Back in June I posted about some of the perils of stock photography. The bottom line is that today more than ever, audiences demand authenticity in communication, and it's hard to be authentic when you're using a photo that wasn't shot for a specific purpose. This is especially true in ads, where the audience is super sensitive to inauthenticity because they have so many other choices about how the use their eyeballs and ears.
But there's another risk in using stock photos: someone else may use the same shot--over and over again, in fact. Yesterday, Slate.com ran a great story about stock photography, and it included an example of duplicate use by competing interests:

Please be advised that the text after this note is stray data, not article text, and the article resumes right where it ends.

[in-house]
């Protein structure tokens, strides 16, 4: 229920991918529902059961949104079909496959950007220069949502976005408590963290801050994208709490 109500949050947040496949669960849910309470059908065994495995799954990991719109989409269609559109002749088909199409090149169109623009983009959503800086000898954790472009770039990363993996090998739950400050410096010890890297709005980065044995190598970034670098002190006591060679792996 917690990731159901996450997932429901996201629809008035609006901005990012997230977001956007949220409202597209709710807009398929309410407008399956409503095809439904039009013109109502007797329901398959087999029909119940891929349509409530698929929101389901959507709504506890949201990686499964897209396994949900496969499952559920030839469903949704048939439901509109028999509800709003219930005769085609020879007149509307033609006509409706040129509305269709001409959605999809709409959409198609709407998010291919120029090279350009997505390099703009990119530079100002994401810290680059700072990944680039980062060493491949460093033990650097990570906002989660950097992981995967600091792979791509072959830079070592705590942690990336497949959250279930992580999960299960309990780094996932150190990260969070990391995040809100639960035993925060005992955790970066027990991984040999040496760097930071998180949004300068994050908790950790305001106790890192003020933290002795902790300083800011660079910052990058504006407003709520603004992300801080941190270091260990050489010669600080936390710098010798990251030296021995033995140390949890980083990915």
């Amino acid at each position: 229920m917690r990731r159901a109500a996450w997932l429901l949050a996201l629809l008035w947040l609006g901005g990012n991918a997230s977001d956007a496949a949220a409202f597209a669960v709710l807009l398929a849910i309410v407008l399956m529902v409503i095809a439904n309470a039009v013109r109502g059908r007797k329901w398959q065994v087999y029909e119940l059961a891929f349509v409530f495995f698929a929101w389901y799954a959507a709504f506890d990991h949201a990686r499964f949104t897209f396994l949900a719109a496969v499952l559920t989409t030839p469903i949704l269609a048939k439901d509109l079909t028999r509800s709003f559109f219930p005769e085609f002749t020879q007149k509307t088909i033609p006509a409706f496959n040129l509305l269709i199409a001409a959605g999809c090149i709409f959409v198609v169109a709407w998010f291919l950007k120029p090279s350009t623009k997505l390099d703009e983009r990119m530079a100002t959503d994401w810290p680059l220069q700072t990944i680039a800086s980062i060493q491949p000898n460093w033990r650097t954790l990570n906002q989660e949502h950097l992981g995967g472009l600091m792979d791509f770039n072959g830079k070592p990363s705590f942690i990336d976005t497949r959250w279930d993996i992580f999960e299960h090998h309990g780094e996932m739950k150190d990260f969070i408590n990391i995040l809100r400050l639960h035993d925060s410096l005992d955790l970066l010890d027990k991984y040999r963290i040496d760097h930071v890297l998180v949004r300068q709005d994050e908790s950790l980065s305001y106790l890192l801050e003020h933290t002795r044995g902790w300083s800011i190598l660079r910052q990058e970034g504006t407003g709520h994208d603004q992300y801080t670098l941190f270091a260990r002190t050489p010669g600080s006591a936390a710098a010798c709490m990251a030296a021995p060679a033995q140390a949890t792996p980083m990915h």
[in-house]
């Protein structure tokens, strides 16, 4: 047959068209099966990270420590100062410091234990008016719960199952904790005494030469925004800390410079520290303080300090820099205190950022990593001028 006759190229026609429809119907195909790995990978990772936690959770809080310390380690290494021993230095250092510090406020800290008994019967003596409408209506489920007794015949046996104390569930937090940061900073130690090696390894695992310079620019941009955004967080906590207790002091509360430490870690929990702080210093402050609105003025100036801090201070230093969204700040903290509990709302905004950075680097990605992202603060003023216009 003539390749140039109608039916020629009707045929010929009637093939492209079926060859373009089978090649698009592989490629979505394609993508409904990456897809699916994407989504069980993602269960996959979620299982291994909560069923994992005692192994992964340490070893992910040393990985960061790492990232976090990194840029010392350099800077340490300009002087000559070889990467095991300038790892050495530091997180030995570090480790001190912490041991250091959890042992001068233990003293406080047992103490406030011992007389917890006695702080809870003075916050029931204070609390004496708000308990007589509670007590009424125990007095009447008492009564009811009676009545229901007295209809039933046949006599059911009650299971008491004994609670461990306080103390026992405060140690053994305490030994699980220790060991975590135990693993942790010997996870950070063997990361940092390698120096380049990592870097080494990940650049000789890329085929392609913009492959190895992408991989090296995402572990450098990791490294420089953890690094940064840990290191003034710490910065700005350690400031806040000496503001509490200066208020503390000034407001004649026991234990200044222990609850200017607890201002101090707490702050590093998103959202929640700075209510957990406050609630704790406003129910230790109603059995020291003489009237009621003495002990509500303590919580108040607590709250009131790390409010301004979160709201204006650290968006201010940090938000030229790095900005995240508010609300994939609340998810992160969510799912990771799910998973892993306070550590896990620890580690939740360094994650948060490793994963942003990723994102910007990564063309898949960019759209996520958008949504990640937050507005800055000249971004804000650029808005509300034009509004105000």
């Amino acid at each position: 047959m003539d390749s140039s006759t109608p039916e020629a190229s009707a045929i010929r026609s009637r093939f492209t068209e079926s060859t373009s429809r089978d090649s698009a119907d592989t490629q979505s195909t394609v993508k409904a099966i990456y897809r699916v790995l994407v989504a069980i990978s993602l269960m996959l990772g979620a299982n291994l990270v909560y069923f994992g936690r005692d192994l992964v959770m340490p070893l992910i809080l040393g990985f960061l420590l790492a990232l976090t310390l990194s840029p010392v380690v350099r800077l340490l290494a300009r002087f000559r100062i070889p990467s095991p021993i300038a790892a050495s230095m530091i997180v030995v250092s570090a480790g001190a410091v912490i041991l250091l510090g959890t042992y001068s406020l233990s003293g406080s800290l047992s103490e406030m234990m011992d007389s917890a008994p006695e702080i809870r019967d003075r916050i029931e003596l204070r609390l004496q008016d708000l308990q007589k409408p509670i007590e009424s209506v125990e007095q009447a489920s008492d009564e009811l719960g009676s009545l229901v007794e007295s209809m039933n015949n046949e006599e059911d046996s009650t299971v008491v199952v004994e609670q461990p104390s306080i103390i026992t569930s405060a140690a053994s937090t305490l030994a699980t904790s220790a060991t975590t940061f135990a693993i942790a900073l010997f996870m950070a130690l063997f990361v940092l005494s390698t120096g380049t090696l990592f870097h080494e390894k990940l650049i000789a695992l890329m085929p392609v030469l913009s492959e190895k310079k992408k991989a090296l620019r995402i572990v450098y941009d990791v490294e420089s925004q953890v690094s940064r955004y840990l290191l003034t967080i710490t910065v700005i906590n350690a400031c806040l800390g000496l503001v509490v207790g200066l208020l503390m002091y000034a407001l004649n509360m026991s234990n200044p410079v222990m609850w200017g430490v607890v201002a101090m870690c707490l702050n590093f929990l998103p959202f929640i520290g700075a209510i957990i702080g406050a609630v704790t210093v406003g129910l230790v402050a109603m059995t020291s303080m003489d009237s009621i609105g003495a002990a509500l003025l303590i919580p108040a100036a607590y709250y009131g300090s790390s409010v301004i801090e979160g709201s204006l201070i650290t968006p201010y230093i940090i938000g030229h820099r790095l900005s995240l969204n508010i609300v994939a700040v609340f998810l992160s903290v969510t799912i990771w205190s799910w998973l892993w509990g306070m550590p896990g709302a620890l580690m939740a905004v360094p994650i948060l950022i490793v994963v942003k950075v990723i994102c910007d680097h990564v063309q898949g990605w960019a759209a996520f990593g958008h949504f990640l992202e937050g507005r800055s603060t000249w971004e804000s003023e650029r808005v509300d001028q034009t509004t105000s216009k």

A few years ago, a model/actress living in Portland did a one-day photo shoot on the campus of Reed College. She frolicked around the grounds and inside a classroom, wearing a purplish hat she'd borrowed from the wardrobe coordinator. The photos taken that day have subsequently appeared in ads for both Gateway and Dell; on the Web sites for a Canadian media planning company, a British science museum, the BBC, Microsoft Finland, Greyhound bus lines, etc.; and on the covers of countless books.If a stock photo is good and inexpensive, you can be certain that someone else is probably already using it. Want to ensure that your photos are yours and yours alone? Buy the rights. Or hire a photographer.